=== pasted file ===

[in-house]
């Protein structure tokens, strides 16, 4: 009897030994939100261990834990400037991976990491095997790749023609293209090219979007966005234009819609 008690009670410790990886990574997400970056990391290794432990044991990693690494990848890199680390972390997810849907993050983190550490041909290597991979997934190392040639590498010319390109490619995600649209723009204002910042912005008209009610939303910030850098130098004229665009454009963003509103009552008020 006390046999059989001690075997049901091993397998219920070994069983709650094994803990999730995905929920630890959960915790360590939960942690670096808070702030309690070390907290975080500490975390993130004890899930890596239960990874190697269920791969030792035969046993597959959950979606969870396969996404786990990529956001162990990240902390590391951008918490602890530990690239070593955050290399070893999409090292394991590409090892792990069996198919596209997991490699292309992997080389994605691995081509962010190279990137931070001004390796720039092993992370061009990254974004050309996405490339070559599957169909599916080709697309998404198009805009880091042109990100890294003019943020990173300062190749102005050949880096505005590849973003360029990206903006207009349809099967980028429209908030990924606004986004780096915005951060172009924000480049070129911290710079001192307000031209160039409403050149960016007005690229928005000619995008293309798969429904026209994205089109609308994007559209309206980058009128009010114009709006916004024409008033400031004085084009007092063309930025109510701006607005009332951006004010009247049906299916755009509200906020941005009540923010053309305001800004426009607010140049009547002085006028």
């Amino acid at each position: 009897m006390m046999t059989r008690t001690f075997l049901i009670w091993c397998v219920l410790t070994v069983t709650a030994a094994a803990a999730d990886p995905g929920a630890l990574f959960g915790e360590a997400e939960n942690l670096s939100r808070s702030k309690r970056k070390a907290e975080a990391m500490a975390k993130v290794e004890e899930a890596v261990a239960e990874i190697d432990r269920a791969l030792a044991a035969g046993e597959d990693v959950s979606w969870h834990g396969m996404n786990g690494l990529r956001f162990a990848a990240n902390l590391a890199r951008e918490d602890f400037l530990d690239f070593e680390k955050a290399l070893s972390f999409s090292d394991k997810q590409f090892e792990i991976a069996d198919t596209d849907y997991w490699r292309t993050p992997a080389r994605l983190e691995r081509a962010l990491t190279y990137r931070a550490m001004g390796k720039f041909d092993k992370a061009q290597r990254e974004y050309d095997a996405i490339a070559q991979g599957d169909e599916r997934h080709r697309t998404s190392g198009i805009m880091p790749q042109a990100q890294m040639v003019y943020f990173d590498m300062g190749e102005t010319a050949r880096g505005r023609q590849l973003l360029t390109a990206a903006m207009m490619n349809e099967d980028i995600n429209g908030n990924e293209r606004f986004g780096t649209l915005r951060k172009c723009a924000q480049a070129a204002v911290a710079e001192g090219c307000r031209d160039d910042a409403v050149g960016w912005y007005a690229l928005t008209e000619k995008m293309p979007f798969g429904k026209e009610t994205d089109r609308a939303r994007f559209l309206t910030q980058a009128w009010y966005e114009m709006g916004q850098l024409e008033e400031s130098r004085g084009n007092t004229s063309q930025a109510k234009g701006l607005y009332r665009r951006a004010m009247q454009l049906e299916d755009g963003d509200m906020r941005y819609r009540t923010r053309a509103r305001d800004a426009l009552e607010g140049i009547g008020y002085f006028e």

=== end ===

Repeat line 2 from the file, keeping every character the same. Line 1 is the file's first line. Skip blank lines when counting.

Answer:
């Protein structure tokens, strides 16, 4: 009897030994939100261990834990400037991976990491095997790749023609293209090219979007966005234009819609 008690009670410790990886990574997400970056990391290794432990044991990693690494990848890199680390972390997810849907993050983190550490041909290597991979997934190392040639590498010319390109490619995600649209723009204002910042912005008209009610939303910030850098130098004229665009454009963003509103009552008020 006390046999059989001690075997049901091993397998219920070994069983709650094994803990999730995905929920630890959960915790360590939960942690670096808070702030309690070390907290975080500490975390993130004890899930890596239960990874190697269920791969030792035969046993597959959950979606969870396969996404786990990529956001162990990240902390590391951008918490602890530990690239070593955050290399070893999409090292394991590409090892792990069996198919596209997991490699292309992997080389994605691995081509962010190279990137931070001004390796720039092993992370061009990254974004050309996405490339070559599957169909599916080709697309998404198009805009880091042109990100890294003019943020990173300062190749102005050949880096505005590849973003360029990206903006207009349809099967980028429209908030990924606004986004780096915005951060172009924000480049070129911290710079001192307000031209160039409403050149960016007005690229928005000619995008293309798969429904026209994205089109609308994007559209309206980058009128009010114009709006916004024409008033400031004085084009007092063309930025109510701006607005009332951006004010009247049906299916755009509200906020941005009540923010053309305001800004426009607010140049009547002085006028």